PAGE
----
• staff report, KYODO, JIJI


Japan on Wednesday reported a single-day record of 795 new coronavirus infections, exceeding the previous high set in April, as it grappled with the looming threat of a second wave of the deadly virus.

The figure took the nationwide tally to over 27,800, including some 700 from the Diamond Princess, the cruise ship quarantined in Yokohama in February.
Since the nationwide state of emergency was entirely lifted in late May, there has been a surge in the number of new infections, particularly in Tokyo’s nightlife district, as well as other urban areas across Japan.

Osaka, Fukuoka and Aichi prefectures on Wednesday all set new single-day records for new COVID-19 cases, local media reported.

Osaka Prefecture confirmed 121 cases — the first time for any prefecture outside of Tokyo to report more than 100 cases — while Fukuoka saw 61 cases and Aichi recorded 64 cases. Both Fukuoka and Aichi set new records for the second straight day.

Osaka Gov. Hirofumi Yoshimura told a news conference that those who had tested positive “were mainly young people, many of them without symptoms or with mild symptoms,” adding that the infections had been “spreading from there.”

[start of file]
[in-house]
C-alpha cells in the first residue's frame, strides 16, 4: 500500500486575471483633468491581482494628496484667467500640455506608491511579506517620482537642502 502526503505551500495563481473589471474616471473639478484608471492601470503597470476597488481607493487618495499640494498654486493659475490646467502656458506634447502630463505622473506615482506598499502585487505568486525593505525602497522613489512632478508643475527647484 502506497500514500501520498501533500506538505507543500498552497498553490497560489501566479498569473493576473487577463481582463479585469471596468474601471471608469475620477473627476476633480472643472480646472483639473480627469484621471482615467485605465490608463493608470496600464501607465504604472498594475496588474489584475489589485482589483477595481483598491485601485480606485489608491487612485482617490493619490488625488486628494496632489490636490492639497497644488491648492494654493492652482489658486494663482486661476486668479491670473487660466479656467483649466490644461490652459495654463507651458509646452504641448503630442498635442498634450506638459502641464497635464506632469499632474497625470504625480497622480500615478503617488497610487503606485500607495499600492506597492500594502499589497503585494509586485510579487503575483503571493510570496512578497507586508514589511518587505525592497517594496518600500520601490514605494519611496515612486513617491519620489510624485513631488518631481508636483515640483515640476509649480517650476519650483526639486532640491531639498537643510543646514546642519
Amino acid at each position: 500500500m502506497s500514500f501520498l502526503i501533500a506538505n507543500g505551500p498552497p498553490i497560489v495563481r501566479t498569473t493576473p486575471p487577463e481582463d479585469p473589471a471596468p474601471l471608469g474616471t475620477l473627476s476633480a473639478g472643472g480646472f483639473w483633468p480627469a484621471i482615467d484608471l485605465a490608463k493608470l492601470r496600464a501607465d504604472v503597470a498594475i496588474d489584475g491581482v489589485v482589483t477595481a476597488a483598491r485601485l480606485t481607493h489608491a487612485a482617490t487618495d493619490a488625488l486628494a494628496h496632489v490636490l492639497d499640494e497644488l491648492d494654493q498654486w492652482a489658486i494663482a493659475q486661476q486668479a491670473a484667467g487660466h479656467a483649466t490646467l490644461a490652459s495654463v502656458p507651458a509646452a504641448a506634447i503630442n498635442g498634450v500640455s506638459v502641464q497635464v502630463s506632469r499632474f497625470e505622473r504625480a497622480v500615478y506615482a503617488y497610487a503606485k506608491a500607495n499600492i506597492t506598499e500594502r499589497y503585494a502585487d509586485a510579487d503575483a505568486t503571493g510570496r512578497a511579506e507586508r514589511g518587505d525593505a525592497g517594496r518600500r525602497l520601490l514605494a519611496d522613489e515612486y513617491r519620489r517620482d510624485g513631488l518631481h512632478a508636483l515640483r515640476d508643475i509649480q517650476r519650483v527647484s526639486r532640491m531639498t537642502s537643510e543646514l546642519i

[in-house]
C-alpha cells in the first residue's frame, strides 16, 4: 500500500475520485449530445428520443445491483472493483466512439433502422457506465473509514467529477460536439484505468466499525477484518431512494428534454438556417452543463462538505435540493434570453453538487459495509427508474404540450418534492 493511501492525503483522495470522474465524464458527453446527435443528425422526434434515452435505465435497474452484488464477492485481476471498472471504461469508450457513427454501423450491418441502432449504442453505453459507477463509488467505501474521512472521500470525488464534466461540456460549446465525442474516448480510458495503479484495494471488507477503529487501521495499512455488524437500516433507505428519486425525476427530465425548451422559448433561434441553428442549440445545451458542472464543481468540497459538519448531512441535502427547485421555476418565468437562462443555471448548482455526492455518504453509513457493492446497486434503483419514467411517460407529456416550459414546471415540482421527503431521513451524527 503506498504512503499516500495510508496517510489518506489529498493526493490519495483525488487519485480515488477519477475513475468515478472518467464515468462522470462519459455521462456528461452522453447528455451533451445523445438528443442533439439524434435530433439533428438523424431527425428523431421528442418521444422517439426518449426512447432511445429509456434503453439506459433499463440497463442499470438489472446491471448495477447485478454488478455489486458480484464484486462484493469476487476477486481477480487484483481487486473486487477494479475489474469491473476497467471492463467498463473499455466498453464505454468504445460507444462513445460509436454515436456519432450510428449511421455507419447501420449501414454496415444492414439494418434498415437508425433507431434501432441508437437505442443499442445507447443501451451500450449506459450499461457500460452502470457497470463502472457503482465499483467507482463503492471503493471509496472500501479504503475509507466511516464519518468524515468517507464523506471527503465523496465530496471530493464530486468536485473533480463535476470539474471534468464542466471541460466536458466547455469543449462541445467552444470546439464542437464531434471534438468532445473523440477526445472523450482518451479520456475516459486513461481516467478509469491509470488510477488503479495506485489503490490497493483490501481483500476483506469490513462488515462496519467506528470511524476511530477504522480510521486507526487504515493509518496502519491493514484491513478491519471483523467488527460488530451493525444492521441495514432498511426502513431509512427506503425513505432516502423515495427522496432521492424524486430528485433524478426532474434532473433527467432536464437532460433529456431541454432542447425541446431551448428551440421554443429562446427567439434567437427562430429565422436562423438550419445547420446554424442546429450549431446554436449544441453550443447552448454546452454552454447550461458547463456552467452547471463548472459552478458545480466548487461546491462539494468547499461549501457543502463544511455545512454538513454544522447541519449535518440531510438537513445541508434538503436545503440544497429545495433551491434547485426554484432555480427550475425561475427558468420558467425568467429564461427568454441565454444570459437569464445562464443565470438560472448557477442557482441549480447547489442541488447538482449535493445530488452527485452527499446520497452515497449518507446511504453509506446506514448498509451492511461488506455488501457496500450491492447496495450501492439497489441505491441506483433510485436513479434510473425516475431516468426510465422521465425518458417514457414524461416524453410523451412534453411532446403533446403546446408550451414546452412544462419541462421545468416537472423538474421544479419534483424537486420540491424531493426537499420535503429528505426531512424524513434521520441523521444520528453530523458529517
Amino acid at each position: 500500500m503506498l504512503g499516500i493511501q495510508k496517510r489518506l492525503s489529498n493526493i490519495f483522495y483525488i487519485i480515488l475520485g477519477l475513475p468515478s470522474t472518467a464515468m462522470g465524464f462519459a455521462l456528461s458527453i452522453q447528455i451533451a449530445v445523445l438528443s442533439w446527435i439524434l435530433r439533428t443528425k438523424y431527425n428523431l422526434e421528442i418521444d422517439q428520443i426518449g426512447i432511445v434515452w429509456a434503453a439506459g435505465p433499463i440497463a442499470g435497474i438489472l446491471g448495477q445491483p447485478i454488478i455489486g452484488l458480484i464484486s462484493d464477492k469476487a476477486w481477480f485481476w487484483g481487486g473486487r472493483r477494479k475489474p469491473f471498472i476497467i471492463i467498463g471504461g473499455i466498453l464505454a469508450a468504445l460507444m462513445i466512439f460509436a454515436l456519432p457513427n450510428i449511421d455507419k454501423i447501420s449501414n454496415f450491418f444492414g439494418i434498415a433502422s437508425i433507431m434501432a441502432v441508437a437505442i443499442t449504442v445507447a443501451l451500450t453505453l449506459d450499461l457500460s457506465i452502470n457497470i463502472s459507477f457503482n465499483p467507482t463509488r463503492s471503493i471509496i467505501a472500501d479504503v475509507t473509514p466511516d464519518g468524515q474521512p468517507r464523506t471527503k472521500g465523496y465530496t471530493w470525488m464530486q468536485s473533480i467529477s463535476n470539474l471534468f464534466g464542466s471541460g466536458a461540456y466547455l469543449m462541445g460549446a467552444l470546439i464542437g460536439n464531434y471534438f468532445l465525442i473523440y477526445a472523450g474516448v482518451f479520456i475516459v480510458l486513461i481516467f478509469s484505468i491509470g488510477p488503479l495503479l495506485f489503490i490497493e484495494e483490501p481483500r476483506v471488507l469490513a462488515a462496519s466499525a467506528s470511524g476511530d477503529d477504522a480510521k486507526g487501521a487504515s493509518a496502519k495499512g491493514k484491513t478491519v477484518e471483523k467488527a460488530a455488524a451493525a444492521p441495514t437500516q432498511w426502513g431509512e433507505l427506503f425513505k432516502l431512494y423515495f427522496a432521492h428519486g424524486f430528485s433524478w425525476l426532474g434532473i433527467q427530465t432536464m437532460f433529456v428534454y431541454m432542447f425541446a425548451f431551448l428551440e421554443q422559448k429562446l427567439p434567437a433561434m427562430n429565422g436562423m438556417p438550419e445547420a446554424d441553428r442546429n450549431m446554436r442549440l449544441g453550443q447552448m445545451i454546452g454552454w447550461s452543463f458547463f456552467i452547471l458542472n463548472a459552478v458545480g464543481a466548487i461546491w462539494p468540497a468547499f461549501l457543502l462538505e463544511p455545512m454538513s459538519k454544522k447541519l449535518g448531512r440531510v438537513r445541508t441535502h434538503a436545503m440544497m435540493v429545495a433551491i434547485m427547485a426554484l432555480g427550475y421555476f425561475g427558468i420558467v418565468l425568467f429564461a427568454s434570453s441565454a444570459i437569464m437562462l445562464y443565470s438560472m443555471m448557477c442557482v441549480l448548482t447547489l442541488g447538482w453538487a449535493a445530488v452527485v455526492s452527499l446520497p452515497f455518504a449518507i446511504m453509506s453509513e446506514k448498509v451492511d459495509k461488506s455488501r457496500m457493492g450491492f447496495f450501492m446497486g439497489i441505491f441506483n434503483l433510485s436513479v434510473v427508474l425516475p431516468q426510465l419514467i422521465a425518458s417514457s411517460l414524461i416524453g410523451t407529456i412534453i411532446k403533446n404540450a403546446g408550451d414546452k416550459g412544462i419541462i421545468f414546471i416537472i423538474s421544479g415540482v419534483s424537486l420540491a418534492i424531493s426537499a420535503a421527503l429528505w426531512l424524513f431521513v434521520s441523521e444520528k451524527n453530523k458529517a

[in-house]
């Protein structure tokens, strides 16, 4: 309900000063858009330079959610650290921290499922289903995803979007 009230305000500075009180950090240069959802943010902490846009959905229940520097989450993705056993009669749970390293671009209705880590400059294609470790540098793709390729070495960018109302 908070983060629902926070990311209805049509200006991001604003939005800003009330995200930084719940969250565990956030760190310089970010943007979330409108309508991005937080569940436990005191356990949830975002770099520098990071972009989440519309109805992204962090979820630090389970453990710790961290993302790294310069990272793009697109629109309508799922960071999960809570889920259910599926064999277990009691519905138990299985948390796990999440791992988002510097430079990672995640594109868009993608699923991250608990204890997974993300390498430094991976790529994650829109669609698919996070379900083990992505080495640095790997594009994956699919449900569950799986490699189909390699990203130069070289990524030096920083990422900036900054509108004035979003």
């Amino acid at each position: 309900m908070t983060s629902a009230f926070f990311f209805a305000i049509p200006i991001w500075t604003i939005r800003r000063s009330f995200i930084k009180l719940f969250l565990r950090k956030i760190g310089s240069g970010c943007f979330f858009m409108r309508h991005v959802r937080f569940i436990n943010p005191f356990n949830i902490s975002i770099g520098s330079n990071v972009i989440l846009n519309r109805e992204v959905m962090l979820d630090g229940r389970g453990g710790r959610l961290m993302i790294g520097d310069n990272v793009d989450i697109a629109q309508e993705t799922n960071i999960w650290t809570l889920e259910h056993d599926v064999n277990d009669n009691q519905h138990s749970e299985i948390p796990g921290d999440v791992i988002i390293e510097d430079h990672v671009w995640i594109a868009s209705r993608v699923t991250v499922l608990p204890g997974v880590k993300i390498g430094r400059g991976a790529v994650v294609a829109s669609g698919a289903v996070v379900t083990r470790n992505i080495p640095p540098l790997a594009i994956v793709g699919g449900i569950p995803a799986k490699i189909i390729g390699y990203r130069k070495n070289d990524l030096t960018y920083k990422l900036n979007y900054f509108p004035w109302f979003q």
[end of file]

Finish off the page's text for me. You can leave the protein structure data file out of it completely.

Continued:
Across the nation, several other prefectures reported fresh highs:

  • Saitama Prefecture reported a record 62 cases.
  • Kanagawa Prefecture saw 68 cases, the second most since April 11.
  • Chiba Prefecture reported 40 cases, the first time it had posted that many cases since April 16
  • Hyogo Prefecture reported 30 cases, the most since April 15.

Meanwhile, in the capital, the metropolitan government reported 238 cases, topping 200 for the second day in a row, Gov. Yuriko Koike said. Wednesday’s number pushed the capital’s total cases to 10,054, according to metropolitan government data.

The announcement came as Koike asked residents of the capital not to go out for nonessential purposes during Japan’s four-day weekend from Thursday amid the rise in infections.

“The number of coronavirus patients with severe symptoms is increasing,” Koike said Tuesday. “It’s especially important for elderly people and those having pre-existing conditions to refrain from going out.”

On Sunday and Monday, the daily cases in Tokyo were below 200 — 188 and 168, respectively — but again rose to 237 on Tuesday.

Wednesday’s figure also came the same day as the central government’s kickoff the controversial Go To Travel tourism promotion campaign. After spikes in infections in Tokyo, the government announced Thursday that travel to and from the capital would no longer fall under the campaign.

The campaign has added to concerns over the deadly virus, prompting some to believe travelers to and from Tokyo and surrounding prefectures might increase the risk of spreading the disease to other regions.

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